Final approach guidance using an altimeter-aided Loran-C display system
Massachusetts Institute of Technology. Flight Transportation Laboratory
Joint University Program for Air Transportation Research.
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Introduction: The goal of this thesis is to test the flyability of a display system that uses a King Radio KEAO-346 altimeter and Micrologic ML-3000 LORAN-C receiver for final approach guidance and to model the dynamics of the altimeter and the Micrologic ML-3000 LORAN-C tracking loop. The altimeter and LORAN-C receiver provide position information that provides navigation in the vertical and horizontal planes, respectively, and that is displayed as glideslope deviation and XTK deviation to the pilot. The display system will be subject to flight tests that will have the twofold purpose of testing the flyability of the display system and of determining the dynamics of the navigation equipment. The flight tests will be a set of missed approaches to a runway with an ILS. The testing of the flyability of the display system will be a qualitative analysis of a pilot's reaction to the display form. The analysis will consist of comments from the pilot who flies the flight tests. The flight tests will be simply a set of missed approaches to a runway with an ILS. The system dynamics will be determined by comparing the recorded altimeter and LORAN-C navigation data with the simultaneously-recorded ILS navigation data. The glideslope angle from the ILS data will be compared to that of the arctangent of the altitude divided by the range. The localizer angle from the ILS data will be compared to that of the arctangent of the XTK error divided by the range. By also modeling the altimeter and Micrologic LORAN-C receiver dynamics, the data comparisons will provide information on not only system dynamics but also individual component dynamics. The flight tests will have the aim to excite the dynamics of the LORAN-C receiver by doing zig-zag patterns during the approach. The comparisons between the ILS and display system data will be done under the assumption that ILS dynamics are negligible with respect to the system dynamics. LORAN-C is a hyperbolic line-of-position (LOP) system by which a receiver can be located at the intersection of two hyperbolas. This is accomplished by measuring the difference in arrival times between two pairs of pulses emitted from three fixed transmitting sites as ground waves. The transmitting stations may be designated as Master M, Slave X, and Slave Y. One hyperbola is determined by the X minus M pair of stations, the other hyperbola by the Y minus M pair of stations. Through the use of cesium clocks, each station transmits precisely-timed, pulsed RF signals. A pulse transmitted by the Master is received by Slave X, which will synchronize itself to the Master and then transmit its own pulse a fixed time later. The Slave Y station, also synchronized to the Master, will transmit a fixed time after it receives the Slave X signal, in order to avoid ambiguities. LORAN-C pulses are transmitted on a 100 kHz carrier in groups of eight pulses and with a group repetition (Master-Slave X-Slave Y) rate ranging from 10 groups per second to 25 groups per second. The pulses in a group are spaced 1000pus apart. A LORAN-C chain, which is a group of stations with one master and at least two slave stations, is distinguished from others by its group repetition interval (GRI), which is the time (in tens of microseconds) that the chain cycles through its master-slave transmission sequence. Currently, there are sixteen LORAN-C chains throughout the world. For the New England area, the common LORAN-C chain is the 9960 chain or the chain that has the GRI of 99600pis. In practice, there are a number of ways that are used to locate oneself using LORAN-C. One method is to locate the actual time differences (TD's) given by a LORAN-C receiver on a special LORAN-C map. For modern receivers, the TD's can be displayed as latitude and longitude so that a special LORAN-C map is not required. Other methods that come as options on most modern receivers are to have the receiver display numerically the receiver's range and bearing to a recorded waypoint or to have the receiver display graphically cross-track error from a path determined by two waypoints (starting point and destination). Since LORAN-C can only provide navigation in the local horizontal plane because pulses are transmitted as ground waves, other means such as a barometric altimeter are necessary to provide vertical navigation data for final approach guidance. Over the past two decades, because of the increase in processing power and the corresponding decrease in cost, LORAN-C has become a viable option for aircraft navigation. The increase in processing power has increased the speed by which LORAN-C signals can be locked onto and has decreased the volume of the receiver so that it can be considered as an optional piece of equipment for the cockpit panel. Airborne units can be purchased for as little as $400 per unit, exclusive of antenna and installation costs. Errors in TD measurement are set by the signal-to-noise ratio (SNR) and by the dynamic response of the tracking loop of the user's receiver. Errors in position determination can result from warpage in the local line-of-position (LOP) or from coordinate conversions such as from TD's to lat-long. Reference 9 shows that for static tests, the repeatability accuracy in over 90% of the average area in the Northeast and Southeast United States is better than 80 meters, and that in 50% of the same coverage area, the accuracy is better than 40 meters. The dynamic response of LORAN-C is limited by the response of the receiver's tracking loops to noise and vehicle accelerations. Studies by the Department of Transportation and the State of Vermont showed that LORAN-C accuracy met FAA AC90-45A specifications (Reference 3: 'Approval of Area Navigation Systems for Use in the US National Airspace System ') for enroute, terminal area,and non-precision approach use. Non-precision approaches using LORAN-C have become more acceptable to FAA approval, as exemplified by their approvals in the recent past for LORANC non-precision approaches at Burlington, Vt. airport and at Hanscom Field in Bedford, Massachusetts. The thesis will follow the methodology of the following outline. Chapter 2 will introduce the display form and the manner in which it displays the navigation information. Chapter 3 will look in detail at the flight test data-taking equipment and methodology. Chapter 4 will explain how the altimeter and LORAN-C tracking loop were modeled. Chapter 5 will show the flight test results and the analysis that was done on the results using the modeling from Chapter 4. Chapter 6 will then provide a discussion of the display's flyability and the data analysis. Appendix A will explain an experiment that was used to test the static accuracy of the altimeter; Appendix B will explain in detail the construction and certification of the flight test pallet; and Appendix C will provide the computer documentation for the computer programs used in the display and for data analysis.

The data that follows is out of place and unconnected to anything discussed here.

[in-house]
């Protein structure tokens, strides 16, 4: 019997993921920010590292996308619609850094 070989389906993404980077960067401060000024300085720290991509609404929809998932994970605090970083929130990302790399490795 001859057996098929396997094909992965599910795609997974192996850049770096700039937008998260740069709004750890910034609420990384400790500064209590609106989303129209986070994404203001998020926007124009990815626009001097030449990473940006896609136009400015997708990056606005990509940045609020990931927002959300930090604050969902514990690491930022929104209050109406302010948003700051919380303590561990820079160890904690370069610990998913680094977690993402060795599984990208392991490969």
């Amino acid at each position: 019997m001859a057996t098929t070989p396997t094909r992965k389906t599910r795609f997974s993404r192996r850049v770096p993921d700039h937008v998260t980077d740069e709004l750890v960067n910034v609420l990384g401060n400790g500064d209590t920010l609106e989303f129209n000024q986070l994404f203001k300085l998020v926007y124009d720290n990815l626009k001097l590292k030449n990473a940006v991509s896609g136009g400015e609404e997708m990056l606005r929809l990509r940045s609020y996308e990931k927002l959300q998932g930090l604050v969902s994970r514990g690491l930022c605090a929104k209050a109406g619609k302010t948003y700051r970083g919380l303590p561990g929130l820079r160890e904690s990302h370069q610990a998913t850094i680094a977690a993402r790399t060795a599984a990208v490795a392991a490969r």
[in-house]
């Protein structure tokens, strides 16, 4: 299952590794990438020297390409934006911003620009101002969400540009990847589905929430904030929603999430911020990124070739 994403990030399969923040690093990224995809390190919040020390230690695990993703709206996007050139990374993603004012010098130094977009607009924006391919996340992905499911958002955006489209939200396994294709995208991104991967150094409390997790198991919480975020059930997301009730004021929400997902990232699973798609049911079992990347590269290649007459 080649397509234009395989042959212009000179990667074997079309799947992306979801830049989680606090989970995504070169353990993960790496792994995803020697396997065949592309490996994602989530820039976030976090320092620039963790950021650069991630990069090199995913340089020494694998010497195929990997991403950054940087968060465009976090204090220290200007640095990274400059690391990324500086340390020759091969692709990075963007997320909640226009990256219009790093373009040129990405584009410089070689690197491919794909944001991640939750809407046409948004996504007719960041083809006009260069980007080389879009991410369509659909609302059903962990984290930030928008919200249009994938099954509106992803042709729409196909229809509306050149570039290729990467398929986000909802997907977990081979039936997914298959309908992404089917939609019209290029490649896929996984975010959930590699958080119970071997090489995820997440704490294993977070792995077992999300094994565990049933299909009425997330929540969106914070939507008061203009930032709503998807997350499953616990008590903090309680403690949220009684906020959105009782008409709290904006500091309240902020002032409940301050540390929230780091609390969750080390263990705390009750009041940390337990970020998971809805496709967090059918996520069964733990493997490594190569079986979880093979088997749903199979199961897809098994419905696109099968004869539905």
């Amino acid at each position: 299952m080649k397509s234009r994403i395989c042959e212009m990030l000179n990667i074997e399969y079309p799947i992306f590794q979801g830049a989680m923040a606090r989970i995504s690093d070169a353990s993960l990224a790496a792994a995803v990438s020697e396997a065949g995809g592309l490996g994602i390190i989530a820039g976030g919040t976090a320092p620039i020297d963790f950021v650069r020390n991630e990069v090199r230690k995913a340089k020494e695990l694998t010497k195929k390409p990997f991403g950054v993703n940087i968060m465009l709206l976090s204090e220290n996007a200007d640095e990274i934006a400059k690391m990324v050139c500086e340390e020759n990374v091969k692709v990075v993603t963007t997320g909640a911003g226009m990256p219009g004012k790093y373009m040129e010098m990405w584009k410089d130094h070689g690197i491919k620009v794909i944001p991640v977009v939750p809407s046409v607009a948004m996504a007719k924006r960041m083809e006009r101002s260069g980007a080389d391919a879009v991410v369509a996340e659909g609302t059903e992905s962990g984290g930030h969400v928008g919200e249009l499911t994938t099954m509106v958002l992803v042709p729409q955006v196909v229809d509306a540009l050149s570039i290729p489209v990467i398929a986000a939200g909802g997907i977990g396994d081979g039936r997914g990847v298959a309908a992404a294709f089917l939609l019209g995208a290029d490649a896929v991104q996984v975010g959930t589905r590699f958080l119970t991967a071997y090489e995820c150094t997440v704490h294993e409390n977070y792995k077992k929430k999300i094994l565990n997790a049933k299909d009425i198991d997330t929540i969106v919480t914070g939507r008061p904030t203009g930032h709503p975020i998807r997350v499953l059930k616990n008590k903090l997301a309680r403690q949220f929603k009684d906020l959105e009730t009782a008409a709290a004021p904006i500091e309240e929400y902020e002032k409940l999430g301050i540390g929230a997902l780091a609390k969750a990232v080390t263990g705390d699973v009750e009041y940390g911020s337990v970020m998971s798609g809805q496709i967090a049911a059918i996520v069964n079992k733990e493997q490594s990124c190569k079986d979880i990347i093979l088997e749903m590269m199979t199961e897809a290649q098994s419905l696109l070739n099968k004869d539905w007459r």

Cover titleMay 1986Also issued as an M.S. thesis, Massachusetts Institute of Technology, Dept. of Aeronautics and Astronautics, 1986Includes bibliographical references (p. 116-117)
[Cambridge, Mass. : Massachusetts Institute of Technology], Flight Transportation Laboratory, 
FTL report (Massachusetts Institute of Technology. Flight Transportation Laboratory) ; R86-3
Airplanes, Navigation (Aeronautics), Landing